“I am Sonya Vronsky, professor of mathematics at Tel Aviv University, and this is the story of a day in late August. On this remarkable day I kissed a student, pursued a lover, found my father, and left my brother.” So begins A Wall of Light, a novel which chronicles a single day in the life of Sonya, a thirty-two-year-old deaf woman about to break out of her predictable routine.
Sonya lives in Tel Aviv with her protective half-brother, Kostya; their household has dwindled from five to two. Anna, their mother, is now in a nursing home and Noah, Kostya’s son, is living in Berlin. Kostya, wracked with guilt for the tragedies that have befallen Sonya, also grapples with the memory of his wife, Iris, a lawyer murdered in the course of a dangerous investigation seventeen years earlier.
As we move through Sonya’s day, Noah and Anna narrate their stories as well. Noah’s journal entries cover the years 1980-1993, and Anna’s letters to Andrei, her married lover in Russia, are written in 1957, after Anna has emigrated to Israel to build a new life for herself and her son, Kostya. While Sonya’s story moves rapidly through the events of a single day, Noah and Anna’s voices take the reader back in time, filling in the circumstances that have led Sonya to this pivotal moment.
We learn that Sonya has already endured two catastrophes. At age twelve, a medical mishap leaves her deaf, and at eighteen, while studying at university in Beersheba, Sonya is assaulted by two hoodlums. Throughout the novel, Sonya’s experiences, instigated by both human error and human evil, are echoed by the larger, political violence that haunts modern Israel.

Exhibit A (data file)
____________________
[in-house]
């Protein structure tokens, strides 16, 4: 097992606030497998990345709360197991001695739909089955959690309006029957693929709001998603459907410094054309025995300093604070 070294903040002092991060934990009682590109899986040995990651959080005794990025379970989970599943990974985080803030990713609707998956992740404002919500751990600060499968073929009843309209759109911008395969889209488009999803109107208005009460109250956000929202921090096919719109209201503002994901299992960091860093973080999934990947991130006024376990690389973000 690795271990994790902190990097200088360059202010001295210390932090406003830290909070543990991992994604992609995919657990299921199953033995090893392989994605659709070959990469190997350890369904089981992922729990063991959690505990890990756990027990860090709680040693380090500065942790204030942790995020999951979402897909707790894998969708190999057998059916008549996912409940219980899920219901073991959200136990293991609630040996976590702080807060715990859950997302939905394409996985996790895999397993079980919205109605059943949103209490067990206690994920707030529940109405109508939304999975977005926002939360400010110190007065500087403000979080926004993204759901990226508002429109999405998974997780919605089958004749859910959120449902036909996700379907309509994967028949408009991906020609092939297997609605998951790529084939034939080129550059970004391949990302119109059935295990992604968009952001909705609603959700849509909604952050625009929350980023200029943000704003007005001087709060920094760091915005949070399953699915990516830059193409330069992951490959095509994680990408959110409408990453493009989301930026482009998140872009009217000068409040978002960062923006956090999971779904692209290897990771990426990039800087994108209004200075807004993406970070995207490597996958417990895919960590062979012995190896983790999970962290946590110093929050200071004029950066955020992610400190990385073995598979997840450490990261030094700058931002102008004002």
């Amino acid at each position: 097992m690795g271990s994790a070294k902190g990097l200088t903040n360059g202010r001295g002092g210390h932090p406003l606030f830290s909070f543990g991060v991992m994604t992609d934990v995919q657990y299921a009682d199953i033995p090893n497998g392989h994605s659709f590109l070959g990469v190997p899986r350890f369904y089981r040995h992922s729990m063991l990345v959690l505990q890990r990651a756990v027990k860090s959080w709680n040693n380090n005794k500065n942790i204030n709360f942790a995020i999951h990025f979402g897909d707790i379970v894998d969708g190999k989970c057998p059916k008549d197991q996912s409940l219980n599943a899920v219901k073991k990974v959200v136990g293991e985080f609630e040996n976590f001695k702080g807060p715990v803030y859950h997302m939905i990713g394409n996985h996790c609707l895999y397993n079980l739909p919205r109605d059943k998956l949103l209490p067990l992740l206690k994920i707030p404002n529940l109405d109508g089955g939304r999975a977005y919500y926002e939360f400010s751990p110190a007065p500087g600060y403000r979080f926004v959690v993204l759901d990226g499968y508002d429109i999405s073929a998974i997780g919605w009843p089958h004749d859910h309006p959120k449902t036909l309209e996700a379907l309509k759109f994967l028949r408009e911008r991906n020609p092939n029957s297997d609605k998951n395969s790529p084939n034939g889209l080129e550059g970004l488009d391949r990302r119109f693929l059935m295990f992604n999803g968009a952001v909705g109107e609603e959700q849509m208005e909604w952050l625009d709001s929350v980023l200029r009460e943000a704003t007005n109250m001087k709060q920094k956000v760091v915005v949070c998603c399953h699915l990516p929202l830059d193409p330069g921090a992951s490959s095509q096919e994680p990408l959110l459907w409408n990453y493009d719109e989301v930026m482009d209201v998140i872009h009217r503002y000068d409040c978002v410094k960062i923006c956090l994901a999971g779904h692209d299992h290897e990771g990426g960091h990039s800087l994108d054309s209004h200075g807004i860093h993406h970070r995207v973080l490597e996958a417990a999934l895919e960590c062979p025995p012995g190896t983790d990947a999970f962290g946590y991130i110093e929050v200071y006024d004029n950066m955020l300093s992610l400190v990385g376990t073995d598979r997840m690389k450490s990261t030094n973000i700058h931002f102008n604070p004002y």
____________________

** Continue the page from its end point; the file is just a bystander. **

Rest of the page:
While Noah’s and Anna’s voices shed light on Sonya’s journey, they also provide insights into the political and cultural fabric of Israel from the mid 1950s to the present. Noah’s journal entries, starting with his tenth birthday and ending shortly after his army service, map his coming of age. We see him wrestling with his sexual identity and first sexual encounters, the fallout from his mother’s leftist politics, and his own conscription to the army. Anna’s secret letters to Andrei offer an outsider’s perspective on the new Israeli state.
The remarkable events of Sonya’s day are set in motion when her brother gives her an antihistamine. Overcome with sleepiness, she dismisses her morning class early, asking only one student, Matar, to stay behind. She wants to understand what lies behind his unusual expression. He answers that he has been involved in war crimes, and surprises Sonya by kissing her.
Sonya feels that she has been roused from a long slumber and as the novel progresses we see the ways in which her awakened desire shapes her choices. She decides to take a taxi home from the university and impulsively invites the taxi driver inside and seduces him. He complies, but when she tells him she’s deaf, he flees in confusion. Sonya is convinced that she has fallen in love with him, and decides to pursue him. She solicits her brother’s help and sets out to find her lover.
Sonya’s search gains in intensity and purpose as she travels to East Jerusalem. There she encounters the walls that prevent Palestinians from moving freely through the West Bank. After an Alice in Wonderland-like journey past numerous obstacles, Sonya finally makes it to her lover’s house. This second encounter leads Sonya to a central revelation: the identity of her father.